- Define some instances for each content type. For example, the ‘Have your say on Barshaw park’s community garden’ consultation invites the local communities from Paisley North to inform the Local Regeneration project 2022-25 (consultation + user + place + project).
- Prioritise and sequence content types as well as their relationships, CTAs and attributes based on organisational objectives and users’ needs.
- Sketch and wireframe content types and test with users.
As part of this content model, we will also need to start looking at the label and classification – taxonomy – of topics within content types. For example, in the ‘Services’ content type we could have services categorised under ‘waste and recycling’, ‘transport and parking’, and ‘building and construction’. In the ‘plans’ content type we could have plans categorised under ‘environmental action’, ‘people and communities’, and ‘business and economy’.
Develop the foundations of an object-oriented design system
Once we have our content model, we want to design the representation, starting with a design system. A design system will help us save time, reduce cognitive load on our users, and build brand trust through consistency. We want to use a design system for Renfrewshire.gov.uk and other channels.
We want to lay the foundation for a design system that is specifically tailored to our domain and content models and focuses on objects and attributes rather than layouts and components. Emmet Connolly calls this the full stack design system where you style the objects and their pieces.
Sketch and test mobile-first prototypes for Renfrewshire.gov.uk
After we have determined our content types and their pieces and developed a design system that is tailored to them, we want to build prototypes for the interface of Renfrewshire.gov.uk. These prototypes must be mobile-first and they will represent content types and the overall navigation model of the website. Again, we’re not interested in designing the representation of a linear sitemap. Users and robots navigate to information in multiple ways, our information architecture and navigation need to factor this.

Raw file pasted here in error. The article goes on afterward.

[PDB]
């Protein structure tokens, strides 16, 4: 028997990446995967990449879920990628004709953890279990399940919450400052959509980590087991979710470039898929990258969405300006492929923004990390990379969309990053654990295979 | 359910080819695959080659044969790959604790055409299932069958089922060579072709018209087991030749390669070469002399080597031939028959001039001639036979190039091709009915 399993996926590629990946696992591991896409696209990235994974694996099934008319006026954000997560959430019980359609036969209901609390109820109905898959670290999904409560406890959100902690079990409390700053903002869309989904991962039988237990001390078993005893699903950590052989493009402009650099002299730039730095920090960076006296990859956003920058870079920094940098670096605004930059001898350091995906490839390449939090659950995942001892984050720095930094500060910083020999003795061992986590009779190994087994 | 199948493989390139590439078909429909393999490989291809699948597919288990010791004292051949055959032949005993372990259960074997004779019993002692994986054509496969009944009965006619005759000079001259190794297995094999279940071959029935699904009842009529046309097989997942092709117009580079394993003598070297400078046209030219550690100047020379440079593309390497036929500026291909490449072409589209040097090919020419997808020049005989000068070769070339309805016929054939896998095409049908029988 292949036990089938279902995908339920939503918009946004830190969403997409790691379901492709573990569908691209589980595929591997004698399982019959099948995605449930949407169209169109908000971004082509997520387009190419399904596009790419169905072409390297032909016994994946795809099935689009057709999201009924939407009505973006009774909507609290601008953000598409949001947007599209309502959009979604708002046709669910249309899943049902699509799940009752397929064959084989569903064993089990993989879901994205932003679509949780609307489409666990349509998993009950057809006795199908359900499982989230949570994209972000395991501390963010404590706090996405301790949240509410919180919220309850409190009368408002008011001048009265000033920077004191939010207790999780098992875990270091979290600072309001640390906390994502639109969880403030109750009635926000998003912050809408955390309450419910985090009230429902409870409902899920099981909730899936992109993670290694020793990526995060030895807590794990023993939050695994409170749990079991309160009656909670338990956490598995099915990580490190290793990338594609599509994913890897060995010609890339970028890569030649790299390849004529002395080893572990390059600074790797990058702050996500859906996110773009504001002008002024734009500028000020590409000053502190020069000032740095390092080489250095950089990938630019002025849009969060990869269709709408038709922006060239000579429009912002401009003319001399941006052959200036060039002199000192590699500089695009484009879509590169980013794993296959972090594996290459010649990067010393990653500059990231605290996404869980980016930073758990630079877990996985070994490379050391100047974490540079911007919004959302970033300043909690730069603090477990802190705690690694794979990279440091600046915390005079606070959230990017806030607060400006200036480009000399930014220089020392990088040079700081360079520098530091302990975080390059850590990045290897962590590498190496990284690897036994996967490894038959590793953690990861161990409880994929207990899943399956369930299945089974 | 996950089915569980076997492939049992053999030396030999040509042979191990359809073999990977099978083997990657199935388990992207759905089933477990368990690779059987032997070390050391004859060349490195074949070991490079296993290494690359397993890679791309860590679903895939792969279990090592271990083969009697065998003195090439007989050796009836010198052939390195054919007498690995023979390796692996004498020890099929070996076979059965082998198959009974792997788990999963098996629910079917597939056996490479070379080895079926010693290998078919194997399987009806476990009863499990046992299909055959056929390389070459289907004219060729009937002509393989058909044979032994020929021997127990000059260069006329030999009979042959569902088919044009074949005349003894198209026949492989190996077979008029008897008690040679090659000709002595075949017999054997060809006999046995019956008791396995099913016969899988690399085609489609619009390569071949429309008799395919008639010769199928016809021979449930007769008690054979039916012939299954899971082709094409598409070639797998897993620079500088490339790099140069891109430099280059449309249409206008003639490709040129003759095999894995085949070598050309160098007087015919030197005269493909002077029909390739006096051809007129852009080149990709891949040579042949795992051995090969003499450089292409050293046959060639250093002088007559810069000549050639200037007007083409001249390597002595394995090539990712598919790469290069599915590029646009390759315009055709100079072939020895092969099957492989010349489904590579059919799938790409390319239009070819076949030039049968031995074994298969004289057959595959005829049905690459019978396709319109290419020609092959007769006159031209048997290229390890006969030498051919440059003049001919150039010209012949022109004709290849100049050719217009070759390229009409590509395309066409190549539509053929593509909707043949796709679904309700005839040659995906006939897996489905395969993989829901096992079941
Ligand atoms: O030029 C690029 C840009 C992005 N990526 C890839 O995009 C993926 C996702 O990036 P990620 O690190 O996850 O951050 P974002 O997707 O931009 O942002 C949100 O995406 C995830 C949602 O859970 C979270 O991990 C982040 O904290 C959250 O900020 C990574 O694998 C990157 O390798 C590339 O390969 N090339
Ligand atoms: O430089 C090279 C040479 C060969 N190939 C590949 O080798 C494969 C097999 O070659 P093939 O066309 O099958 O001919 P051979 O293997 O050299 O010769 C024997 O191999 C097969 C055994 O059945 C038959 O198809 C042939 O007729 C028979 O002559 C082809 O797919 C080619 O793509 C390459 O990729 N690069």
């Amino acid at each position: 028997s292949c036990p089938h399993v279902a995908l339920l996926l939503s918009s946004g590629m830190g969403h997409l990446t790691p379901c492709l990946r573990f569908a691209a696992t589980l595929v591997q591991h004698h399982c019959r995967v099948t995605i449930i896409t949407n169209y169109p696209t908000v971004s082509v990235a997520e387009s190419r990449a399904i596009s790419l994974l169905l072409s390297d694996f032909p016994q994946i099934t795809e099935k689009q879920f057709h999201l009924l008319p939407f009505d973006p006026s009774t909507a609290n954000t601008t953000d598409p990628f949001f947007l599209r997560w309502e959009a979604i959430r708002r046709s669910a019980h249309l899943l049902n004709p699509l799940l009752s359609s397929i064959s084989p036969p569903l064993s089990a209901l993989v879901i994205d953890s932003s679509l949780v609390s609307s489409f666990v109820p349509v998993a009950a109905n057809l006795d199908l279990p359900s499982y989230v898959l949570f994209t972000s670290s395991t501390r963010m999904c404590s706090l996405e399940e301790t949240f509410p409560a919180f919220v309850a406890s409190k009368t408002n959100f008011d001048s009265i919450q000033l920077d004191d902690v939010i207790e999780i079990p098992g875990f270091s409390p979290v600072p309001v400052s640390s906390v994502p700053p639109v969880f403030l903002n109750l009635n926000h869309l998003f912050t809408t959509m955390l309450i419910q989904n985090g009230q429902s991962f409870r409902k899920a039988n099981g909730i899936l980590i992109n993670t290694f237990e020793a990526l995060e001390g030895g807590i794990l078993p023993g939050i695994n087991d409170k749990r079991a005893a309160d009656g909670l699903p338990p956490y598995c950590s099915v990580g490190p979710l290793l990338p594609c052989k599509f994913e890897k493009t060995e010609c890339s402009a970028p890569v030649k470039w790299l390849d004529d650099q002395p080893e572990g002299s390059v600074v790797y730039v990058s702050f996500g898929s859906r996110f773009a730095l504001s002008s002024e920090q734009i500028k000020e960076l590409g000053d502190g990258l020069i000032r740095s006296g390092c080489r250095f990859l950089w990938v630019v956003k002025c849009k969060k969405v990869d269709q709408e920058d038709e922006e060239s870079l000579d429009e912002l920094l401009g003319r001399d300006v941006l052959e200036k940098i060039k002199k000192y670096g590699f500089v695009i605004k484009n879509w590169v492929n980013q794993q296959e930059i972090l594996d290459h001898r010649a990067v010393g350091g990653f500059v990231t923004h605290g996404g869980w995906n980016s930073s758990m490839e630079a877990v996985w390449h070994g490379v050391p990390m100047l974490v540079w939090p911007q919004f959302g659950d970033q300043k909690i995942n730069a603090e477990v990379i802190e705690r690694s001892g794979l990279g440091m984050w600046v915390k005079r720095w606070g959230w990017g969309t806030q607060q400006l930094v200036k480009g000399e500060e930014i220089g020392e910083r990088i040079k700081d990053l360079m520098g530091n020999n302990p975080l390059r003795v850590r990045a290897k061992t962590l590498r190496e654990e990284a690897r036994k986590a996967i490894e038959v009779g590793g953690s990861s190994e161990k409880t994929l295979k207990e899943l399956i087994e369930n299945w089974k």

With prototypes, we want to test the representation of content types and their relationships. We also want to validate primary and secondary menus and other means of navigation (e.g. local menus, contextual links, and related content) on any page so our users can navigate through content in multiple ways and wherever they start their journey from.
Test how Drupal and GatherContent platforms can support our approach and content model
In Discovery, we identified Drupal – with Acquia – and GatherContent as our future platforms to manage our content and Renfrewshire.gov.uk. We want to validate them in Alpha by making sure these platforms are good value for money and can support a mobile first, content first, and object-first approach and successfully implement our content model.
For example, we want to: